Joint UMD/NAVAIR Workshop Addressed Future of Turbulence Simulations for Aerospace Applications

The University of Maryland (UMD) and the Naval Air Systems Command (NAVAIR) recently held a joint workshop on the "status and future directions of wall-modeled large eddy simulation for aeronautical applications.” 65 representatives from nine universities, multiple government agencies and civilian and defense aerospace companies attended the event.

The workshop focused on how to utilize high-fidelity turbulence simulation techniques to solve important problems in the aerospace field, including the design of future aircraft concepts and more efficient and green propulsion methods.

In addition, the workshop addressed how aircraft and jet engines are increasingly being designed with the use of supercomputers that solve equations for (or “simulate”) the turbulent flow field around the aircraft or through the jet engine. The use of these simulations has drastically reduced the number of full-scale tests required during the design process, which are often expensive and time intensive. To make further progress, there is now broad agreement on the need for higher-fidelity, or more accurate and realistic, simulation approaches for turbulent flows.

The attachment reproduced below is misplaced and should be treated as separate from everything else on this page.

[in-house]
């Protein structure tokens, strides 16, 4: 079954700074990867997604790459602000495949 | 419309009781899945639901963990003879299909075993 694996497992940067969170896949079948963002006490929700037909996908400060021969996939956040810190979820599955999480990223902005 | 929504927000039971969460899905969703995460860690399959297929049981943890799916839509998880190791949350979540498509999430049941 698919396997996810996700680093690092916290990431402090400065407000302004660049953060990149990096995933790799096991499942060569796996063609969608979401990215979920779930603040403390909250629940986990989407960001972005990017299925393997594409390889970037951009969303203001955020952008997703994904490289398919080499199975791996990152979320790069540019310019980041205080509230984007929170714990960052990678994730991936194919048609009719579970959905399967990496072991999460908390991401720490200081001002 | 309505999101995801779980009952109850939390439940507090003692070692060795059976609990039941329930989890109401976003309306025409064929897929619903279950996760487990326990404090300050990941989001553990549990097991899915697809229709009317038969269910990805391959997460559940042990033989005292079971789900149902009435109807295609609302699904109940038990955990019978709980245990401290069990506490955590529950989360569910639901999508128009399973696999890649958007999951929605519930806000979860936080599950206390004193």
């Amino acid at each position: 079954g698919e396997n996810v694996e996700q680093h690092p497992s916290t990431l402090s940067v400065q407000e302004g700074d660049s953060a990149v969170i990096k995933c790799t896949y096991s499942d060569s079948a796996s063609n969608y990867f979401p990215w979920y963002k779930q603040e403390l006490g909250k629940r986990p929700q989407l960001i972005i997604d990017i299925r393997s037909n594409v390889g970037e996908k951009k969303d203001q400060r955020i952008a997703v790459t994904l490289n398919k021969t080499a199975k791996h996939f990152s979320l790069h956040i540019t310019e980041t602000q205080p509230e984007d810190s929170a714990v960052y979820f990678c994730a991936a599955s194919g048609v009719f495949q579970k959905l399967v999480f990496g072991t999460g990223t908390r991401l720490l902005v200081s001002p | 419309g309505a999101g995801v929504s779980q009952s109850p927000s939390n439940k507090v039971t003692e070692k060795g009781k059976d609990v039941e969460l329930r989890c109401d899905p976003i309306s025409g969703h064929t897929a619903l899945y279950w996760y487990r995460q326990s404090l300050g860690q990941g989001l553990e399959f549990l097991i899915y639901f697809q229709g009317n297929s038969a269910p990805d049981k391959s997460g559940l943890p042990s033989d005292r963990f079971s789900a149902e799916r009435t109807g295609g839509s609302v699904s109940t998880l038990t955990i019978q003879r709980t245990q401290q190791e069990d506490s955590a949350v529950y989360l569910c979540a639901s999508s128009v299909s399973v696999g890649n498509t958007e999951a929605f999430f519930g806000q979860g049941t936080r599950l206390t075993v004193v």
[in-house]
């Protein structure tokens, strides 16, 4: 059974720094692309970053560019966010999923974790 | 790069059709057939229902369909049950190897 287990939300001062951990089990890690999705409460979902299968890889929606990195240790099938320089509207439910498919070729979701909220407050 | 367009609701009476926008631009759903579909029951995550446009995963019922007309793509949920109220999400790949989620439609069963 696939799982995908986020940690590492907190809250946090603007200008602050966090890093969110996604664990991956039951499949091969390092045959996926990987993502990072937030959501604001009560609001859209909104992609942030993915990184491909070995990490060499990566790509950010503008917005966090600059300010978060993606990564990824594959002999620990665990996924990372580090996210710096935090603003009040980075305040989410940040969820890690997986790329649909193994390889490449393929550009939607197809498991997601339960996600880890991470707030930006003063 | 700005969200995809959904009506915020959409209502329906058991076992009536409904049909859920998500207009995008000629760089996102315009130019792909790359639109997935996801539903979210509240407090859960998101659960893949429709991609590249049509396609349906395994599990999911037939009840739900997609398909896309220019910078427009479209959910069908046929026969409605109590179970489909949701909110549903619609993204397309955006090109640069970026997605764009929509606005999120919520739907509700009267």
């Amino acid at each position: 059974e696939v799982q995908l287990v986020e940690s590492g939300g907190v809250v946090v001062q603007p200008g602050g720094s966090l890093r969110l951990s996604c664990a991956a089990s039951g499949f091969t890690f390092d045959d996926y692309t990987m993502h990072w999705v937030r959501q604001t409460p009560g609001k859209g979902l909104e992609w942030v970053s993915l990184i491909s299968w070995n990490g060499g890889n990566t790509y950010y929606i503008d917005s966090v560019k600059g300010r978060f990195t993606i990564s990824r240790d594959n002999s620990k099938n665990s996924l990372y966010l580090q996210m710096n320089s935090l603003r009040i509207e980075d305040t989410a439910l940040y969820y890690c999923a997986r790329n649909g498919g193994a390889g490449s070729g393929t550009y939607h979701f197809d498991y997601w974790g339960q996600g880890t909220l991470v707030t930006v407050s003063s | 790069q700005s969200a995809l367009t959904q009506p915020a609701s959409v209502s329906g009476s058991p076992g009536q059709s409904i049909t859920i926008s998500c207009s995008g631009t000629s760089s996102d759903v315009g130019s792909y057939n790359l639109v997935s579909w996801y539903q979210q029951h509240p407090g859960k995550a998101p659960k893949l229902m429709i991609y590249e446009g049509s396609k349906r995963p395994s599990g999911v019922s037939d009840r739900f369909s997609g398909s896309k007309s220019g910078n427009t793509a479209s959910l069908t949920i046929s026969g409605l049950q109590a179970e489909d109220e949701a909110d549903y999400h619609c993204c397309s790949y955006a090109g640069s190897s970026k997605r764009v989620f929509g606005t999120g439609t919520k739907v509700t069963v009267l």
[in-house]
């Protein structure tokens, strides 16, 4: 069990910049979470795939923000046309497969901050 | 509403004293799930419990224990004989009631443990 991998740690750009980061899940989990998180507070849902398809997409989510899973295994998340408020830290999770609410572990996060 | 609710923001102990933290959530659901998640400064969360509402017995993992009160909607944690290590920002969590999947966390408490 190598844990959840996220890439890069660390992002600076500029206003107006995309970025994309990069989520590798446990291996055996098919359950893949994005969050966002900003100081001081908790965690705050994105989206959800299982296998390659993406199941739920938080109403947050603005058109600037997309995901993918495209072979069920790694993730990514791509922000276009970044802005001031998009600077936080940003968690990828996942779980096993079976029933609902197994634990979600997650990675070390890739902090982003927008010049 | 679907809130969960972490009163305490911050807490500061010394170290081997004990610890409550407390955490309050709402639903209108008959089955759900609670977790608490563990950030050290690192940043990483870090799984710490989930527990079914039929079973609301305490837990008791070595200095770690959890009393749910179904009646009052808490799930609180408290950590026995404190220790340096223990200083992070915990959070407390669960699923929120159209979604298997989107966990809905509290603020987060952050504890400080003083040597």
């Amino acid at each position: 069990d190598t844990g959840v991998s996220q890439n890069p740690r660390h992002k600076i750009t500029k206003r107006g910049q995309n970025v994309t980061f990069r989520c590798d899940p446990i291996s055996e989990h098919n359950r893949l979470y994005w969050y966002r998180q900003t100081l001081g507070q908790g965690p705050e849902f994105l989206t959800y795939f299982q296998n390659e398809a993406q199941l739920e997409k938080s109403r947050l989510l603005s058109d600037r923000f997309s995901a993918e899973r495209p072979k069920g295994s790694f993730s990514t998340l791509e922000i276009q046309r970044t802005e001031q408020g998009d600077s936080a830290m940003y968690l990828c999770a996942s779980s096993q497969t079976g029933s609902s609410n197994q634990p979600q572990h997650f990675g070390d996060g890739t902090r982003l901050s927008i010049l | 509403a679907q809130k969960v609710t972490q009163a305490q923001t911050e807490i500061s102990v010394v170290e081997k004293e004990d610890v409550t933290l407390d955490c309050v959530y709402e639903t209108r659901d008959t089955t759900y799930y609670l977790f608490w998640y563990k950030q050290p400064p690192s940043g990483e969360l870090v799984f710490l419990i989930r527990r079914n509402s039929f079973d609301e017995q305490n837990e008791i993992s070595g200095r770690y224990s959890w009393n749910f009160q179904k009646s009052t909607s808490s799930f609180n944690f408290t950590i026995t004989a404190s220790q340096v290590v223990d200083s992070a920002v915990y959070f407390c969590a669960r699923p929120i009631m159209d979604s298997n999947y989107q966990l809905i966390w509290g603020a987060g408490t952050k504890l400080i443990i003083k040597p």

The workshop also explored ways to transition such simulation techniques from the academia to industry, and identified critical needs that must be met in order to fully accomplish these goals.

The event was held at the UMD Adele H. Stamp Student Union on December 6-7, 2016, and was co-organized by Department of Mechanical Engineering Assistant Professor Johan Larsson and John Spyropoulos from the Naval Air Systems Command.


Published December 15, 2016